AAJ: You grew up very close to the site of the Antibes Jazz Festival; what are your earliest memories of the festival?

RC: It's not all jazz, and the funny thing is that the first concert I remember seeing there was a [singer/guitarist] Bob Dylan concert. I was probably seven or eight. I think that was my first introduction to the festival. Afterwards, I saw a lot of different artists: [pianist] Keith Jarrett, [guitarist] Pat Metheny and so on. The list is quite long. It's a great festival. They have such incredible artists at the festival; it's very inspiring.

AAJ: Have you ever played the Antibes Jazz Festival, and if not, do you have a special desire to do so?

RC: I've never played it but I do have the ambition to do so. I'd absolutely love to play there with my trio. It would be a great homecoming. It's such a beautiful setting, right by the ocean, and it's one of my goals to play there, absolutely.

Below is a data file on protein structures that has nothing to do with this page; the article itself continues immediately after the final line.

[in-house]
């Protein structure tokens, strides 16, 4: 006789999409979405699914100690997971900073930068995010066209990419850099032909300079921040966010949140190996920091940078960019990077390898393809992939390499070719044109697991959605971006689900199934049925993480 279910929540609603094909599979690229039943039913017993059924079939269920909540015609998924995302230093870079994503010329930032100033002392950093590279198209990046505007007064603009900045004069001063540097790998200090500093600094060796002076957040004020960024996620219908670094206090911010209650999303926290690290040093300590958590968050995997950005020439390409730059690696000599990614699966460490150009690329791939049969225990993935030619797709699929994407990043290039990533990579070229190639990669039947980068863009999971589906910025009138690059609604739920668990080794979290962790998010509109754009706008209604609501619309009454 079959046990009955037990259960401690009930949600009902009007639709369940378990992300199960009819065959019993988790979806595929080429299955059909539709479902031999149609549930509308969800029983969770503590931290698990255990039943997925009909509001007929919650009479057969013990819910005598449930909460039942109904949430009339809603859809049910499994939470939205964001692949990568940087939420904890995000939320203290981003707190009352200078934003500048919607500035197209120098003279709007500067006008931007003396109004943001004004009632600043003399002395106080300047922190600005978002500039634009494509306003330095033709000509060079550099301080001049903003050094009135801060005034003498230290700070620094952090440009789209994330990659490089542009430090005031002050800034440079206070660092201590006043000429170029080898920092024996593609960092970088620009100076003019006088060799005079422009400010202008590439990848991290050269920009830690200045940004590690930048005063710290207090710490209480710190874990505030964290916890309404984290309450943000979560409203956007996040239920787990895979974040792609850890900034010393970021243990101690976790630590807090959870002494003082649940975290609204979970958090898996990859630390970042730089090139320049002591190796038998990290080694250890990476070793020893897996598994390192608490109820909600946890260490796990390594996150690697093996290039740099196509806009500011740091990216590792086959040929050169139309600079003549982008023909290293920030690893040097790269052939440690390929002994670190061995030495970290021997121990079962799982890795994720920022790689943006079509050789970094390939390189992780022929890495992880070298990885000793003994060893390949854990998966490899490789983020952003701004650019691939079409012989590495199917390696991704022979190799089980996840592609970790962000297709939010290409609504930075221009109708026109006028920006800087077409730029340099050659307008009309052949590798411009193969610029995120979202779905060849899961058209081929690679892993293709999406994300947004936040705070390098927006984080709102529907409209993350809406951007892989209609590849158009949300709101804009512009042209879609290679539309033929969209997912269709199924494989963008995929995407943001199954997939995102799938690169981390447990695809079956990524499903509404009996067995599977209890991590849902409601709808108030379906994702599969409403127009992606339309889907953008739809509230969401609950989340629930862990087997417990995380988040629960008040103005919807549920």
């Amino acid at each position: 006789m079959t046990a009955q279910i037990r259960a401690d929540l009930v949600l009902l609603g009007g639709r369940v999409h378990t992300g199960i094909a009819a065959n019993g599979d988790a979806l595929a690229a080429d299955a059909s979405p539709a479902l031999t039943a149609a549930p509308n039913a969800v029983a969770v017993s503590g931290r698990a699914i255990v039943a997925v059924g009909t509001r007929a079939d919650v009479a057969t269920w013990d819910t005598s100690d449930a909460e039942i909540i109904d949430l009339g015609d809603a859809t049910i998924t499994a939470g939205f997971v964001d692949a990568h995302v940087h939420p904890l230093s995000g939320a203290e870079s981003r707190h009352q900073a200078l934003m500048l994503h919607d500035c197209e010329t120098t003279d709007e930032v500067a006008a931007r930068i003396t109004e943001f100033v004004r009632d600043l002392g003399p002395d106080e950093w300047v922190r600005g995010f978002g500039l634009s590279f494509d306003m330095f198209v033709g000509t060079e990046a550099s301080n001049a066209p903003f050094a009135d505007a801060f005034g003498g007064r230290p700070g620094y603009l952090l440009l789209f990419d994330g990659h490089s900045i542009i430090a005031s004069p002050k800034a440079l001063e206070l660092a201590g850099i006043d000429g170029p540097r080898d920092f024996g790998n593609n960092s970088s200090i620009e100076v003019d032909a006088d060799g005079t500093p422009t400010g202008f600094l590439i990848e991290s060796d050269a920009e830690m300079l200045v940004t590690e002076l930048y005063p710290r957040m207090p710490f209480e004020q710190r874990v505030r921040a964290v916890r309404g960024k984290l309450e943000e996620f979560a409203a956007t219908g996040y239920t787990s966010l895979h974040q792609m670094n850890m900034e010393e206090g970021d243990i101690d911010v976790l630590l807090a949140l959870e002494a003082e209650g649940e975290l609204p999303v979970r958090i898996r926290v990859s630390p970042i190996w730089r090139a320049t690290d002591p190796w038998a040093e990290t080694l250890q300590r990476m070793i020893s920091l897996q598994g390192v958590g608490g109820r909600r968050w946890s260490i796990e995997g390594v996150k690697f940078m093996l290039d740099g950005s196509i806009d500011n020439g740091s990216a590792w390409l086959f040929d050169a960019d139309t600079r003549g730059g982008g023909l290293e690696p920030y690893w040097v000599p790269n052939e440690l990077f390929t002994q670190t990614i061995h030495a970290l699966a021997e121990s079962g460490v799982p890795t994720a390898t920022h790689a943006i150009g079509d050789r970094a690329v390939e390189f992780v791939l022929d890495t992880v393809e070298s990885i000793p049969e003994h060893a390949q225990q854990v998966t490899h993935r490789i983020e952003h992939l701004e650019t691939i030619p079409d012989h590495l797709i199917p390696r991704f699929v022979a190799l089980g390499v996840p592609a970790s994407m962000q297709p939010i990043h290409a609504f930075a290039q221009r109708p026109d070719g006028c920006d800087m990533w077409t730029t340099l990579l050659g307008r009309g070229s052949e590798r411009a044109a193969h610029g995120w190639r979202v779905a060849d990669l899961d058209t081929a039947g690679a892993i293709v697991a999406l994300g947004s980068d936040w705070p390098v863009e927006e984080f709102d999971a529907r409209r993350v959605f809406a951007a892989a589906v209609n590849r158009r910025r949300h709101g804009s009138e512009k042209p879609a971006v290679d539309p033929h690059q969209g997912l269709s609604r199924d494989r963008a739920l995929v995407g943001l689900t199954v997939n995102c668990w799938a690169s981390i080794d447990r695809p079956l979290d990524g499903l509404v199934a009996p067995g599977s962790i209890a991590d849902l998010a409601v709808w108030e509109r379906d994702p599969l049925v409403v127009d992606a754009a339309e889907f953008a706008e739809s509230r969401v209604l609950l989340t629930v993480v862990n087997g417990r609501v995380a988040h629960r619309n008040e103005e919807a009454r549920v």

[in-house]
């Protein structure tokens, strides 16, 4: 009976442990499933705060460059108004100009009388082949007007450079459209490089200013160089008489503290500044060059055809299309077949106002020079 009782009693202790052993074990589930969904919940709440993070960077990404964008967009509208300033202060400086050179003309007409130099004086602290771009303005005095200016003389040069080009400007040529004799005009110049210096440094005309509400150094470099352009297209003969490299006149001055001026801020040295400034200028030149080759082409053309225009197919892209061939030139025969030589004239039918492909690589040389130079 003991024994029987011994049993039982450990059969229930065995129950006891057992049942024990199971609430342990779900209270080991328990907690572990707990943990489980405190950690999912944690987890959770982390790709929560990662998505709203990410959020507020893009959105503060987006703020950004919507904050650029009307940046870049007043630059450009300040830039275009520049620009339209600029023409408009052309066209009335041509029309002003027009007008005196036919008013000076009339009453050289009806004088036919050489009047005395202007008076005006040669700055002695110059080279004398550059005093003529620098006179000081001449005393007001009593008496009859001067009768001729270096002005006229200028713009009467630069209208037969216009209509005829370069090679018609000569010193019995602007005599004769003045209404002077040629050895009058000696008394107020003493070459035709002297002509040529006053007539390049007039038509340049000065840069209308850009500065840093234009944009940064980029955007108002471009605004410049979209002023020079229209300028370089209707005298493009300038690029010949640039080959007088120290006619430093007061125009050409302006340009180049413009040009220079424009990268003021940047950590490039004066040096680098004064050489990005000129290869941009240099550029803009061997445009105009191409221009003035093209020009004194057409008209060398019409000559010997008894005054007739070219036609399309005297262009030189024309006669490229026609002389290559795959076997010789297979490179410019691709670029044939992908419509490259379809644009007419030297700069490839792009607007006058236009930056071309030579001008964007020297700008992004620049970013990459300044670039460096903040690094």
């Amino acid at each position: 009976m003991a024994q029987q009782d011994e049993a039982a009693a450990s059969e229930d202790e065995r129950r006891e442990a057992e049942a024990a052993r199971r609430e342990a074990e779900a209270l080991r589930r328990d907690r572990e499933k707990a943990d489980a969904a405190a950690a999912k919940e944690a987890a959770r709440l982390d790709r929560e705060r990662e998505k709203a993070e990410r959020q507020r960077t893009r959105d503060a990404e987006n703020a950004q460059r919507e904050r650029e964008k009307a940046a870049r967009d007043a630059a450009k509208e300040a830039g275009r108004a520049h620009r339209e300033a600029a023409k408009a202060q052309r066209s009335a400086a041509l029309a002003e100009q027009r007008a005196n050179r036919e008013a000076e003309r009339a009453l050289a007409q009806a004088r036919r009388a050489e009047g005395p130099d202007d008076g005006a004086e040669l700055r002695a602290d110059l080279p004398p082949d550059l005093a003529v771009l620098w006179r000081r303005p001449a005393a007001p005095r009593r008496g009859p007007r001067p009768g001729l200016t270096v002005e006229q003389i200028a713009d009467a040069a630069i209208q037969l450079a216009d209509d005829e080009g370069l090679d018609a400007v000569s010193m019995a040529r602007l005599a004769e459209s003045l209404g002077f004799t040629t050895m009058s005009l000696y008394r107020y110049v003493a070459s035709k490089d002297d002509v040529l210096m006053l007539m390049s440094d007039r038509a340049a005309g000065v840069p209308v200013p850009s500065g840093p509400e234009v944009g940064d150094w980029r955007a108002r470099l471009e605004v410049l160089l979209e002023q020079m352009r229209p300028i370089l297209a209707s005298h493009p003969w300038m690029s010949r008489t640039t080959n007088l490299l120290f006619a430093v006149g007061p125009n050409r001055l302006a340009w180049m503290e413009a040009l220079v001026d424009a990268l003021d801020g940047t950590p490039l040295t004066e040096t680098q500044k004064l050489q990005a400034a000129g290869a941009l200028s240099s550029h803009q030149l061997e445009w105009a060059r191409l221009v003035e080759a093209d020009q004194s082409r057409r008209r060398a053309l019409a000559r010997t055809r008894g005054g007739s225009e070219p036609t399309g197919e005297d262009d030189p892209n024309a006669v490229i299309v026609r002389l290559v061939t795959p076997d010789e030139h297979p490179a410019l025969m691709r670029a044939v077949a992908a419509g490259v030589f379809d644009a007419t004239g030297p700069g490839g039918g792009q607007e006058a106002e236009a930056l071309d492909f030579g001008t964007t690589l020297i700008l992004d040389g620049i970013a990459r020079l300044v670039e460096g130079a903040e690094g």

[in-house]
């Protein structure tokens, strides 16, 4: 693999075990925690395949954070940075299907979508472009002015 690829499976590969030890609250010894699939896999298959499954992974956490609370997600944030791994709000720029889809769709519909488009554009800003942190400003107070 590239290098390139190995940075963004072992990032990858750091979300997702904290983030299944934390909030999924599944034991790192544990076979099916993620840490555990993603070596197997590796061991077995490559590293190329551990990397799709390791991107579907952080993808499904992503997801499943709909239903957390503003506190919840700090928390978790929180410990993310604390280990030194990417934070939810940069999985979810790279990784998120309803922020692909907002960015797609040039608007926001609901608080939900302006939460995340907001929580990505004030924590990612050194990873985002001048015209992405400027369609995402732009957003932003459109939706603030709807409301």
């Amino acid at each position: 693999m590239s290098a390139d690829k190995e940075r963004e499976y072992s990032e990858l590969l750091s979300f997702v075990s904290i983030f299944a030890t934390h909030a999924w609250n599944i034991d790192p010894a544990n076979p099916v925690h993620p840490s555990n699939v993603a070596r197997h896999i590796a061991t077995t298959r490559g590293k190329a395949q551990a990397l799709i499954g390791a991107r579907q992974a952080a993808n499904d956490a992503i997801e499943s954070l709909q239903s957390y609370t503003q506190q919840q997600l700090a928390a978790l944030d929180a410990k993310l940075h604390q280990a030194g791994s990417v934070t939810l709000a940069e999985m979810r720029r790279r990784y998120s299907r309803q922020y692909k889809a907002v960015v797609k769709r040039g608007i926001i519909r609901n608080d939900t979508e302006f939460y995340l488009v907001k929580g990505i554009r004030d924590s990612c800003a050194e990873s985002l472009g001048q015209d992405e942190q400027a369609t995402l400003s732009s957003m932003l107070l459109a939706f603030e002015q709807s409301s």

AAJ: You're working with different musicians on The Calling, with drummer Kendrick Scott and bassist Luques Curtis; is this your regular working band in New York?

RC: I first met Luques at Berklee in 2001 so we've been playing together for about ten years. We did a demo in a very straight-ahead trio that was never released and we've played in various places throughout the world. He's such a great musician and a great person. He's very easy to work with and he always understands what I'm looking for in my music. I must say I love [bassist] Joe Sanders, he's one of the greatest, no question, just a different sound. Kendrick I also knew a little bit at Berklee, and we know each other from the New York scene. He brings so many shades and the textures and colors that I need. For me, Kendrick is the perfect drummer because he's so versatile and so sensitive. He can play anything and orchestrate anything, pretty much on the spot. He's incredible.